Evolution has produced many biological materials – a treasure trove for science. These natural materials often possess extraordinary mechanic properties and are ideally adapted for their purpose. Living organisms only use a small number of chemical elements for adhesion or protection, or as hunting weapons. Still, they make up for this lack of chemical diversity with sophisticated structures. Mussel shells are excellent examples: They mainly consist of hard but brittle calcite; the same calcium carbonate that can paralyse washing machines. However, by gluing the calcite grains together with a protein, the mussel produces the iridescent nacre, which lines the interior of its shell, as well as the prismatic layer, which makes up the larger part of the shell and is significantly more robust than pure calcite of the same thickness. Scientists working with Igor Zlotnikov and Peter Fratzl from the Max Planck Institute of Colloids and Interfaces have now acquired a deeper understanding of how calcite grains grow in the prismatic layer.
A calcite column becomes a frozen film about the grain growth
The Franco-German research team has now analysed the prismatic layer onPinna nobilis using high-resolution microtomograpy: Using the particularly intensive X-ray radiation at the European Synchrotron Radiation Facility (ESRF) with a kind of computer tomography similar to the one used in medicine, scientists produced a microscopic 3D profile of the calcite layer. In this profile, scientists were able to detect structural details measuring just a few micrometres in the prismatic layer. They found that the usually hexagonal crystallite viewed from above most closely resembles a distorted honeycomb. The further you look into the layer, the larger the average diameter of the prisms becomes – the microstructure becomes coarser.
The calcite columns record the crystallite growth in a kind of frozen film: Since the crystallites only grow at the lower end, the top end shows how large the grains were at the onset of growth, as well as their initial distribution. In the prismatic layer, it is then possible to trace the changes of their microstructure, i.e. the size and distribution of the calcitic crystallites during growth. “In the prismatic layer, we were able to study the formation and evolution of individual grains in detail,” says Igor Zlotnikov, head of the study. “They offer a perfect example of crystallite grain growth.” In fact, calcite crystallites in mussel shells grow exactly as predicted by textbooks on materials physics.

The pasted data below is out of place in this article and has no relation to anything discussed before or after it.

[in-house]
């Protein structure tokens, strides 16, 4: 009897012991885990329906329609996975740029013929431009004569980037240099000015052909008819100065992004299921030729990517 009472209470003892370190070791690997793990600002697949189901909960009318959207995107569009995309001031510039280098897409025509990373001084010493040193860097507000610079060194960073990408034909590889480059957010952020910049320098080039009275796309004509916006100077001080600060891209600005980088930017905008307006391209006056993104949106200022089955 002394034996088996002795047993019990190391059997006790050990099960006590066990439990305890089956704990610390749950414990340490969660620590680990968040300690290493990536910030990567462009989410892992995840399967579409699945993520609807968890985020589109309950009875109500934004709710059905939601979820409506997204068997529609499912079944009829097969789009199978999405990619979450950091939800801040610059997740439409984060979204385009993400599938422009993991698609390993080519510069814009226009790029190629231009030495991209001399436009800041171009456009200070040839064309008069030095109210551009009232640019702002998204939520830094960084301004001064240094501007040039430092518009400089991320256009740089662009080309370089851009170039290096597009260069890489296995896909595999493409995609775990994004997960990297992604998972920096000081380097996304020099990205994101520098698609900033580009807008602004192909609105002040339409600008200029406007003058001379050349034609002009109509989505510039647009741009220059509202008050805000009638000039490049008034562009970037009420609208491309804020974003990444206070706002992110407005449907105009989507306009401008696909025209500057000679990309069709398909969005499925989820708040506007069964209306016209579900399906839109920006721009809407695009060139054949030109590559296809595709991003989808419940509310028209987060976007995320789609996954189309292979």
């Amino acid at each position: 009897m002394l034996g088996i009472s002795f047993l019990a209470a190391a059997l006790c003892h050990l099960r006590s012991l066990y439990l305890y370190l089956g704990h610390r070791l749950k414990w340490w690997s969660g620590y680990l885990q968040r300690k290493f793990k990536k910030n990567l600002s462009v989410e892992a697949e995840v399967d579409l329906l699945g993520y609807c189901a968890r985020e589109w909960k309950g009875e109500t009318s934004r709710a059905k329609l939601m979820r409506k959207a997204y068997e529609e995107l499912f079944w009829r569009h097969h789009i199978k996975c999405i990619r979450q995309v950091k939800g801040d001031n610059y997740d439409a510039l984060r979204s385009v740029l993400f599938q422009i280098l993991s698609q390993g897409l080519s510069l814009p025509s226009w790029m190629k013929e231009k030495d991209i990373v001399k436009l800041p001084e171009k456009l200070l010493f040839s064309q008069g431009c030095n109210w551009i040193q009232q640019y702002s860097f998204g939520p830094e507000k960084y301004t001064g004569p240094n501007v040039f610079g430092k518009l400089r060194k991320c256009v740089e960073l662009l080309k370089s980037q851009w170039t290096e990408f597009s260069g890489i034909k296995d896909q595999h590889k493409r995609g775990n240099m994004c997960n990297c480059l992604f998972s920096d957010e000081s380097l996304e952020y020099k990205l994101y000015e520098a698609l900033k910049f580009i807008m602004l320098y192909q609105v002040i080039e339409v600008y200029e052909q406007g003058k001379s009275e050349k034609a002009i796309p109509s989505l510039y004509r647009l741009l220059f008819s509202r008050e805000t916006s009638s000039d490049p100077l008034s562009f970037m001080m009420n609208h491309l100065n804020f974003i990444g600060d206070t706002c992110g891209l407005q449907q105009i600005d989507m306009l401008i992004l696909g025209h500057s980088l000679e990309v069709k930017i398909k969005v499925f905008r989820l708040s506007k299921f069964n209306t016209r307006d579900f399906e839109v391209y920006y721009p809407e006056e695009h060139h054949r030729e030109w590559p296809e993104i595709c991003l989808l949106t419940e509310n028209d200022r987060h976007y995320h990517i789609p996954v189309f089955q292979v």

The scientists were surprised by their own observations in more ways than one. Firstly, this was the first detailed insight into grain growth. Previously, the process had mostly been studied in computer simulations. Secondly, they did not expect to find that calcite crystallites produced by mussels would grow in exactly the same way as those in steel or aluminium alloys. It was much more likely that the mussel would control growth more strictly, and that the crystallites would therefore have a different shape than in inorganic conditions.
The physical conditions limit the diversity of biological structures
“The formation of the shell can thus be described using thermodynamic models,” says Igor Zlotnikov. These models only take into account the chemical and physical conditions for crystallite growth and would not describe the process correctly, if the mussel would influence the size and distribution of the crystallites. “The mussel apparently only influences the growth process in that it determines the thermodynamic conditions, namely the temperature, pH and precursor concentration,” explains Zlotnikov.
“This is completely consistent with what we would expect from microstructure development in inorganic polycrystalline systems,” Igor Zlotnikov says. “Our results show us how organisms use physical conditions to create complex shapes. And they help us understand which environmental conditions determine the shapes of organic minerals.” By studying natural diversity, Igor Zlotnikov and his fellow scientists now want to explore how organisms control the structure of biominerals using thermodynamic boundary conditions and the scope the organisms have to produce versatile materials. For this purpose, they plan to look at the principles that other mollusc species use to control the microstructure of their shells.
In contrast to most other work conducted by Peter Fratzl’s department on biomaterials, the findings from the current study are not directly useful for developing new technical materials. In this case, the situation was reversed. Theories about grain growth were developed in materials science and were useful for, for example, refining the properties of steel. The results from research into technology have now helped the Max Planck scientists in Potsdam acquire a better understanding of a biological process. The mussel uses physical principles for its own benefit, namely to produce the specific structure of its shell.